Numerous studies offer empirical evidence showing how income distribution is affected by a person’s relative access to skills and capital as well as by where they live. In many Asian countries, the amount of inequality due to differences in educational attainment increased significantly during the 1990s and 2000s. In the PRC, it increased from less than 10 percent to more than 25 percent, from 20 percent to 30 percent in India and from 30 percent to 35 percent in the Philippines. During the same period, the share of labour income out of value added in manufacturing declined in the PRC, India, Indonesia, Singapore and the Republic of Korea.
In developing Asia, spatial inequality, as manifested in gaps between different areas, particularly urban versus rural districts, has been a key driver of rising income inequality. In the PRC, spatial inequality accounted for more than 50 percent of total income inequality in 2007, though recent data suggest that regional disparities and urban-rural income gaps have begun to decline.
Poor governance and weak institutions can compound the problem. They allow certain individuals and groups to gain disproportionately from technological progress, globalization and market deregulation.


Tackling gaps
Policy measures should not aim to stop or stem globalization, slow technological progress or reverse necessary market deregulation, as these underpin economic growth.
There is no blanket solution to inequality. Policies should be developed to address the underlying drivers, which vary from country to country.
Greater investment in education and skills training, especially for low-income and marginalized groups, can soften the blow of job losses caused by technological progress and globalization. By strengthening social protection and safety nets, countries can prevent less-skilled people from falling too far behind.
If inequality stems from labour receiving a declining share of national income, an effective response would be to adopt policies that support job creation and increase demand for labour. These could include supporting the development of small- and medium-sized enterprises, removing market distortions that favour the use of capital over labour and providing the necessary employment protections, including a minimum wage, that do not impose excessive costs on business.
In cases where financial deepening causes inequality, policies to promote financial inclusion can help reverse the trend. Effective regulation and supervision of the financial sector can prevent financial crises and extraction of rents gained through monopolistic practices or excessive remuneration.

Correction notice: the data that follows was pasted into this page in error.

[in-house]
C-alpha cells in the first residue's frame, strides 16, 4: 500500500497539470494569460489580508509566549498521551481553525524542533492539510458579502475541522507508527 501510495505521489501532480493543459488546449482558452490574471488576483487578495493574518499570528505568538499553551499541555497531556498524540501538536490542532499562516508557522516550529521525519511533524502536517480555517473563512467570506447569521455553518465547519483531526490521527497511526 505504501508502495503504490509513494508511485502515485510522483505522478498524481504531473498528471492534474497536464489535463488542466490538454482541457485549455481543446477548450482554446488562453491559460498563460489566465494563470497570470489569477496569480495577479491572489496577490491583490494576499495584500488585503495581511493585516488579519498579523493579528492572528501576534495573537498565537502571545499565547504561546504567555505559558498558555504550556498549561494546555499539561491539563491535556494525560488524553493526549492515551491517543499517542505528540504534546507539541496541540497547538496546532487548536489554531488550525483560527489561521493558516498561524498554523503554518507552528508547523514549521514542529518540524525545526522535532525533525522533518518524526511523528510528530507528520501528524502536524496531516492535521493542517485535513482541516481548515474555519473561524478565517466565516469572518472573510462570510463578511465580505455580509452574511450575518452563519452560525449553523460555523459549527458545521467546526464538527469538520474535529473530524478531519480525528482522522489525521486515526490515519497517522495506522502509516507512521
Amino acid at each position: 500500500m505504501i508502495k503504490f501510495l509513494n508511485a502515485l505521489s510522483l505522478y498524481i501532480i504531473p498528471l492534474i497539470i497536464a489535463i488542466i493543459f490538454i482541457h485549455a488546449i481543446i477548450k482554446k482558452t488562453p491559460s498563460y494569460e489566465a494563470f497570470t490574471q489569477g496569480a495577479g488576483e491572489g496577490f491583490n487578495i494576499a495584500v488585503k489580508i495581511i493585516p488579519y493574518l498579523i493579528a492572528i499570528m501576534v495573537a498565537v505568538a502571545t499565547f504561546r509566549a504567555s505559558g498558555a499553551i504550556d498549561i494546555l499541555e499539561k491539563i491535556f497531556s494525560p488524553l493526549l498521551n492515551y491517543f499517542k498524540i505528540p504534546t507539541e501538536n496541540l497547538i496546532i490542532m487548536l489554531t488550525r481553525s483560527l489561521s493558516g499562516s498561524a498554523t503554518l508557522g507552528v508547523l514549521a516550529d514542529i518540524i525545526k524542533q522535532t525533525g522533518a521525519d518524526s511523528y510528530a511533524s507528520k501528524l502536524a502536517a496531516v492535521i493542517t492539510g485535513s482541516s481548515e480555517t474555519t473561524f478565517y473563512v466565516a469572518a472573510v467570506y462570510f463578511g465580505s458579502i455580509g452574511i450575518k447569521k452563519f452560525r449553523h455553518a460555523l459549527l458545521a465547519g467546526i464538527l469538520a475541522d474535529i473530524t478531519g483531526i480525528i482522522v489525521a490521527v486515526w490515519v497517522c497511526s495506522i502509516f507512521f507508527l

Reducing disparities between urban and rural areas is particularly important for developing countries. Accomplishing this requires infrastructure investment to improve regional connectivity, reforms to remove barriers to migration such as those stemming from the PRC’s household registration system and urban development so cities can absorb migrants.
Poor governance and institutions can be addressed through measures such as more effective enforcement of anti-corruption legislation and competition policy. It is encouraging to see that many countries in developing Asia have stepped up anti-corruption efforts in recent years.
In many Asian countries, the tax system plays a limited role in income redistribution. Tax reforms should be a priority in efforts to reduce inequality. In the PRC, where overall income inequality has declined from its recent peak but remains high, the government has recognized the need to reform the personal income tax.
Options for Asian countries include introducing taxes that are inherently progressive such as on capital gains, property and inheritance levies. At the same time, more can be done in reorienting spending from inefficient general subsidies, such as those for fuel, to targeted transfers.
Rising inequality is a complex challenge. The solution is to introduce policies that do not slow down economic growth but spread its benefits more equitably.
(Juzhong Zhuang is Deputy Chief Economist and Deputy Director General, Economic Research and Regional Cooperation, Asian 
Development Bank)